But then, that would tick off the people that bought the bonds, no? Since we paid with money that we just made up? What happens first is that people start investing/or buying because the increased money supply will deflate prices. Then, quickly (depending on how often traded the country's money/bonds/debt or financial instruments/etc. are traded), economic activity starts increasing (i.e. buying, selling, production, everything that makes an economy move), then as a natural result, inflation increase driving the price of bonds down (this is a lengthy explanation, so I'm omitting because it seems you want the quick and dirty).

[Skipping some important detail] Bond prices drop, investor confidenice wanes, government revenue decreases, price rise, bam - hyperinflation.

Is it fair to say that some combination of 'mericans and foreigners are financing the debt through bonds and bond like things? That is a correct statement, but it doesn't show you the whole picture, or really give any knowledge of what is actually happening. For instance, Japan and China buying American securities/debt doesn't tell you that those two economies are artifically propping up their economy buy keeping the American dollar weak (or, another way to look at it, buy keeping those foregin currencies from rising against the dollar). (This is another long explanation.) Super long story short, buying back the debt would wreak havoc on those two economies and quite possibly cause another worldwide depression. There more also, but I can't really think of it at the moment.

How does the Bureau of Public Debt fit in all this?
They are really the Treasure Dept. They issue debt in the form of securities and bonds to make up revenue shortfalls for the government. How that money is allocated is another issue. One with which I don't have much knowledge on and would be a chore to look up. (OMB might be a place to start).

Ravenman
11-17-2005, 12:02 PM
The inflationary pressures of excessive debt and of excessive printing of currency are not interchangable.

With currency, you can imagine that a country has a certain amount of wealth, and the more currency is out there, the pie gets sliced ever-finer. Each dollar represents less and less wealth, effectively. More cash in circulation means that everyone's cash is worth less and less.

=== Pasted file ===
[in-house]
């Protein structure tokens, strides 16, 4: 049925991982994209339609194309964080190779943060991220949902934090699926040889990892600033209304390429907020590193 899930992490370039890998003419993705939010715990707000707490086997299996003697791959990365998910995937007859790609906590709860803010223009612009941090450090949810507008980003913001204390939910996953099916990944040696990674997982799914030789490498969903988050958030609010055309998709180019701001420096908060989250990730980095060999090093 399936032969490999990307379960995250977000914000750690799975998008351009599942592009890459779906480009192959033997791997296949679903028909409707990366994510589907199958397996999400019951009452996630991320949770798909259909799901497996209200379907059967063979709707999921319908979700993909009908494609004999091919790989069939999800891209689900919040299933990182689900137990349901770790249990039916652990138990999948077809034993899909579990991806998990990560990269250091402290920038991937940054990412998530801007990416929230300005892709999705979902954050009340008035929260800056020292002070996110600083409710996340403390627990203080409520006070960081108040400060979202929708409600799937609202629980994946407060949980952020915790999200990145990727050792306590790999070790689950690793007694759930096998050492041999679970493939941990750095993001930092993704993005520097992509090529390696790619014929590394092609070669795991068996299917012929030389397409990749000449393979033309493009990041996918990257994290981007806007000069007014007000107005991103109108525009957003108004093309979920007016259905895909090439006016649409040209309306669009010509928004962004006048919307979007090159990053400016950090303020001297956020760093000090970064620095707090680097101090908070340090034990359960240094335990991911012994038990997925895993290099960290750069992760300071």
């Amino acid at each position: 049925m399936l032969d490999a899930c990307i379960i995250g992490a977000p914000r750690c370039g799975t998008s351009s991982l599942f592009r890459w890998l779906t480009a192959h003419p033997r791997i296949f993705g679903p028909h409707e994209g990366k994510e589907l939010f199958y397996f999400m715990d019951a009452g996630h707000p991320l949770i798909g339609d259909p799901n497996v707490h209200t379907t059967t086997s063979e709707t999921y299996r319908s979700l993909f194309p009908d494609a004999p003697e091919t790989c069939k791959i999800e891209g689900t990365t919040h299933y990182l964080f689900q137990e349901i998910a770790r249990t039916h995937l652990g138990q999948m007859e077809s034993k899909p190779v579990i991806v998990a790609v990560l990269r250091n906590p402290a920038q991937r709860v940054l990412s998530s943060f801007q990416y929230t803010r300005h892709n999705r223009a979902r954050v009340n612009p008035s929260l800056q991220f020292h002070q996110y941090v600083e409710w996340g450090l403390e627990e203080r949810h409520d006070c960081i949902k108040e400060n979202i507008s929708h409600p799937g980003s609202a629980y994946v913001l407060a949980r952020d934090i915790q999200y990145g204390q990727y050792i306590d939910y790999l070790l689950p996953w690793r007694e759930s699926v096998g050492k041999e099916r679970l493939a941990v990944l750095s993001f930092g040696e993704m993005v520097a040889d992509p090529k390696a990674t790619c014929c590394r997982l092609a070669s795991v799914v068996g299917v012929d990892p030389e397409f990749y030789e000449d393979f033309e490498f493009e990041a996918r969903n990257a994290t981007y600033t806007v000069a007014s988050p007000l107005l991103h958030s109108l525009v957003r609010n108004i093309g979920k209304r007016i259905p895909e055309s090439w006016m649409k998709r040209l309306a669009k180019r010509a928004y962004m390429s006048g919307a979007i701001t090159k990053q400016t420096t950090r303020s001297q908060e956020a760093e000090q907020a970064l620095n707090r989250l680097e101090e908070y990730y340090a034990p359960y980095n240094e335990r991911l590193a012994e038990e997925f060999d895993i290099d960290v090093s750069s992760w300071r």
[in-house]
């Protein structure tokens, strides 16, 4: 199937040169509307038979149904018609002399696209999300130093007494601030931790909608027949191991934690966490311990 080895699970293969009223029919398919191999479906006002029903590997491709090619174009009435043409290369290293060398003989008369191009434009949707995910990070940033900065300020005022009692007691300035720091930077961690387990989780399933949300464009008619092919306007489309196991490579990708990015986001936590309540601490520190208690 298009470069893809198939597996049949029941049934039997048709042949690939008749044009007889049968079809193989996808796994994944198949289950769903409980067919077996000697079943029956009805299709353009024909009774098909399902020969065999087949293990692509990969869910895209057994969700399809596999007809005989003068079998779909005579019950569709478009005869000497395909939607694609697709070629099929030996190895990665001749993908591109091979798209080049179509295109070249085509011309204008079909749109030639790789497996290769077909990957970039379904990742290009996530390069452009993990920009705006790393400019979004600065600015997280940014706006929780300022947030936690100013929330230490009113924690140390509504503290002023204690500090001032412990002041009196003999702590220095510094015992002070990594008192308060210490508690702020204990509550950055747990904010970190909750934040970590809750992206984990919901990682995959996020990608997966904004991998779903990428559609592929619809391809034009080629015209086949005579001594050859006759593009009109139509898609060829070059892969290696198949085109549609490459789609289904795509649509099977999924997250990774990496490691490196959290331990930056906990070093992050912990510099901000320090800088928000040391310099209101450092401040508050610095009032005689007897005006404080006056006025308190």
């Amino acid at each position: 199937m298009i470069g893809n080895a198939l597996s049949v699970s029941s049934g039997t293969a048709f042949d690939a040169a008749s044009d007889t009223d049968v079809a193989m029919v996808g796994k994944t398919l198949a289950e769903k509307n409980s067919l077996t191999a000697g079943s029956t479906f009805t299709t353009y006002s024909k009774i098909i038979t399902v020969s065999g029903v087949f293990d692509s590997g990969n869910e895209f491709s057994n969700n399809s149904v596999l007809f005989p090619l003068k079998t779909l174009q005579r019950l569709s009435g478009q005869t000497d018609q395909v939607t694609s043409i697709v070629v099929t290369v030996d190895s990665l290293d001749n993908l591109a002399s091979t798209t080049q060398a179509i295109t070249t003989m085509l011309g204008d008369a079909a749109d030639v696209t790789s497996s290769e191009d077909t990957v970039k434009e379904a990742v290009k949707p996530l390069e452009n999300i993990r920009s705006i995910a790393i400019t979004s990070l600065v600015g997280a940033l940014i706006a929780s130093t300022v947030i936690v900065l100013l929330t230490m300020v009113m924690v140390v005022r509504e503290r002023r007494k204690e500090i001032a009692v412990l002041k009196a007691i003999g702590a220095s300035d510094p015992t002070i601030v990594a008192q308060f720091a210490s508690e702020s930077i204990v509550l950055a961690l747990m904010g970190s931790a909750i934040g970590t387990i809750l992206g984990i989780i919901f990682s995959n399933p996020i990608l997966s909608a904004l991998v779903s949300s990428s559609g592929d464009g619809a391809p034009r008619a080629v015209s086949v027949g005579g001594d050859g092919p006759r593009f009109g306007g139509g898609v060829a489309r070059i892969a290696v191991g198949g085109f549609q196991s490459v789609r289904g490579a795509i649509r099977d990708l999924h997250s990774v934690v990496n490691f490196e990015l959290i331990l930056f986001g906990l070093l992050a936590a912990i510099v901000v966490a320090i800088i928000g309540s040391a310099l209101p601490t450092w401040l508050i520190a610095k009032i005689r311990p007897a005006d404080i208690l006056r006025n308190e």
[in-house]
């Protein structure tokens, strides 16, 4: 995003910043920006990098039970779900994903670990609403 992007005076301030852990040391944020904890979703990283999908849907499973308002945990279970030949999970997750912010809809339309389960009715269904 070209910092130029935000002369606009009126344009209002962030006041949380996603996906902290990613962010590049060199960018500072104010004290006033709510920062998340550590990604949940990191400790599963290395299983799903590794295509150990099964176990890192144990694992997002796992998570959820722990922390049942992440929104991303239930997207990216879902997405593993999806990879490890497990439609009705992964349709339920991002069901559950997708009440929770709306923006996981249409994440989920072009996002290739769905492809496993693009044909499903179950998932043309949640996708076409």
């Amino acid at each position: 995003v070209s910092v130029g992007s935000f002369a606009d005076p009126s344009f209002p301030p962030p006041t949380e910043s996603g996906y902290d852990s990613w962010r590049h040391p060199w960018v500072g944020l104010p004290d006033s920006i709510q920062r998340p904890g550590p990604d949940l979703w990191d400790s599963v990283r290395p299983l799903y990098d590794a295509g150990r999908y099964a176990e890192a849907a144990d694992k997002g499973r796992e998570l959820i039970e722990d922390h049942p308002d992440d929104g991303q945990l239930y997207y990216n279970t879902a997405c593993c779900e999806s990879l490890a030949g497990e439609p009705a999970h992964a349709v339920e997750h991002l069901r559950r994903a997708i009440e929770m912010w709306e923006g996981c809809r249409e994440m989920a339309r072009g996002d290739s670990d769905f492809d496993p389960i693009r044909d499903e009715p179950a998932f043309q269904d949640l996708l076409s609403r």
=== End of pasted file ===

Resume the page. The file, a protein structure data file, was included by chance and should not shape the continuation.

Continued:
With excessive debt, the more bonds that are issued, the higher the interest rates on those bonds needs to be to encourage people to buy them. At a certain point, people would rather invest in bonds than save money or invest in businesses, so banks have to increase interest rates on savings accounts, which forces interest rates on home loans up so that the banks can pay out that interest. It's a more convoluted process of inflation. Most economists agree that excessive debt causes greater inflation (there's apparently a minority who disagree to one degree or another), but there is no consensus as to the tipping point at which increasing debt causes a spiraling up of interest rates on the market. This is generally called "crowding out" of investors.

aahala
11-17-2005, 12:22 PM
Is it fair to say that some combination of 'mericans and foreigners are financing the debt through bonds and bond like things?



I believe the largest single owner of the debt is what some call the Social Security "Trust Fund". The Trust's assets are primarily in things called Special Treasury Securities, which are special in two ways. Only the Trust can buy them and the Trust can sell them only to the Treasury. The method was created by Congress in the 1980's, thinking it superior to the prior method, called the three ring loose leaf method.:D

meanoldman
11-17-2005, 04:56 PM
One more then, related question.

What if we don't bother to sell bonds or anything similar to finance the debt?

In previous examples, we overspend by $XXX , and then sell bonds at a rate that will get people or other governments to buy those bonds. Now we have a committment to pay at least the interest. What if we acted like some old college roomates and just went "meh, we overspent". It's not like someone can come over here and repossess whatever we (the gubmint we) overspent upon. What if the government said, "yeah, we'll pay off any existing bonds.... but from here on out, we aren't even going to issue debt securities"
Would that be a devaluing of the dollar?


I guess that's more than one question.

Ravenman
11-17-2005, 05:24 PM
If you were to keep on disbursing funds electronically, it would be like printing more currency. Not only would this be wildly inflationary, the fact that you're spending money that you literally do not have, such an act of fiscal irresponsibility would have many consequences. The IMF would scold you for your irresponsibility, thereby making it next to impossible for small countries to borrow money. Your bonds would become worthless. It would be a disaster, in both the long- and the short-term.